Wyo. Sec of State unveils new crowdfunding platform – Wyoming Business Report

Thanks to changes in federal and state statutes, Wyoming residents will be able - as of July 1 - to make investments through crowdfunding options. Information released by Secretary of State Ed Murray's office notes that crowd funding occurs when a business raises capital by seeking and receiving monetary investments by a large number of people.

The practice had not been available to investors until the Wyoming Legislature amended state securities statutes. Federal legislation was also changed a few years ago enabling individuals to invest in a non-publicly traded company if they were an "accredited investor" with $200,000 in hand or $300,000 in annual income or net worth over $1.0 million. Now, residents of Wyoming can invest in Wyoming businesses by joining others as investors.

The Secretary of State's information notes "crowdfunding platforms serve as portals where contributors can view, research and fund projects in various sectors, including technology, manufacturing and more." The office notes, "numerous crowdfunding platforms are active and raise millions of dollars for various projects."

There are five basic forms of crowdfunding:

1.Donations are a philanthropic gift with no expectation of a return.

2. Rewards are contributions in exchange for a possible pre-order of a product or other premiums.

3,4 and 5 Lending, Equity and Royalty all involve capital repayment, an ownership in a business or a share of revenue earned in return for an investment.

There have already been various crowd-funding operations that help non-profits in Wyoming, including the Powell Economic Partnership that used part of a $100,000 in federal funding to kickstart local efforts.

Will Dinneen of the Secretary of State's office said donation-based crowdfunding has been around for years in Wyoming and across the U.S. "WIN is different as it allows for the offer and sale of financial securities through crowd funding. Instead of receiving a gift or a possible tax deduction for a contribution, under WIN and other equity based models an investor would receive ownership shares in a business." Only Wyoming based companies and Wyoming investors can participate in WIN authorized efforts.

Wyoming statutes were changed in 2016 when Secretary of State Ed Murray noted that securities-based crowd funding would be incorporated into modernization of the Wyoming Securities Act. The agency included in proposed legislative changes WIN, the acronym for Wyoming Invests Now. The Cowboy State joined 36 other states in allowing crowd funding as a method individuals can use to invest in companies in Wyoming.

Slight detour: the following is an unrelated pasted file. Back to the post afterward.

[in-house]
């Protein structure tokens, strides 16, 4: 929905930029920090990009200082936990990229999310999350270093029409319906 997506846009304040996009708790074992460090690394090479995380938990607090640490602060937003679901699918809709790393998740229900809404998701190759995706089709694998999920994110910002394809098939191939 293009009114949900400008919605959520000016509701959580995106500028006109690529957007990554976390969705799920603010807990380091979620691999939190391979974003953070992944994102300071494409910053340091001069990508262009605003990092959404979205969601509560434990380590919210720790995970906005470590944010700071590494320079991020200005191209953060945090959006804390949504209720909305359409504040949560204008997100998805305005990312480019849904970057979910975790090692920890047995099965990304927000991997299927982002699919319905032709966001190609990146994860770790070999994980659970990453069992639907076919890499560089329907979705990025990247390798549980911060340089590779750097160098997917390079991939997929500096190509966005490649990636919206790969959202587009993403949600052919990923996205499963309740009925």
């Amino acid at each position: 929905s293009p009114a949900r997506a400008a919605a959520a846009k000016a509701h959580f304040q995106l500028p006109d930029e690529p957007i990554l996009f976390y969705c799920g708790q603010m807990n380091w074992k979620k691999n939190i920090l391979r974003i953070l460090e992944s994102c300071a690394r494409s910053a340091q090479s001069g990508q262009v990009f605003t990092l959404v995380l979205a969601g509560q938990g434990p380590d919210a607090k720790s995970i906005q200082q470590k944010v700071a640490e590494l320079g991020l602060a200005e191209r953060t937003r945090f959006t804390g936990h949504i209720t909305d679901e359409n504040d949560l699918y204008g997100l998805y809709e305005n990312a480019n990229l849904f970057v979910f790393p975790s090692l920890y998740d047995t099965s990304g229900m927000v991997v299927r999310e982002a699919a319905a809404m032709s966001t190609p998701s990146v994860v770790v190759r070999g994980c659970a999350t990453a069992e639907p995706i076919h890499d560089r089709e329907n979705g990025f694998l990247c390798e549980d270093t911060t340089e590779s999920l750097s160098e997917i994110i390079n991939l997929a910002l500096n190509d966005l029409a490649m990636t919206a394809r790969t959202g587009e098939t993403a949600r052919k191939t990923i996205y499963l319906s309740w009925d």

Once a business entity is registered with the Secretary of State's office they can initiate a crowd-funding model, which allows for equity or debt-based forms of securities or a combination of both. In return, investors are eligible to see a financial return on their money. Murray's information released earlier in June notes that "WIN opens new opportunities for potential adult investors."

Secretary Murray said, "WIN will open the door to community investors and allow them the opportunity to evaluate a good business idea, invest [their money] and seek a return on that investment." There are still risks with WIN investments, as there are with any participation in buying stocks, mutual funds or a variety of other products. Kelly Janes is director of the Secretary of State's Compliance Division. In an interview with AARPs Wyoming Newsletter she said "crowd funding is an exciting opportunity to raise capital but we want to caution investors to do their homework and contact our office to check the legitimacy of any investment offering."

The Secretary of State's office in Cheyenne can be reached at 307/777-7370 or atcompliance@wyo.gov.

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Wyo. Sec of State unveils new crowdfunding platform - Wyoming Business Report

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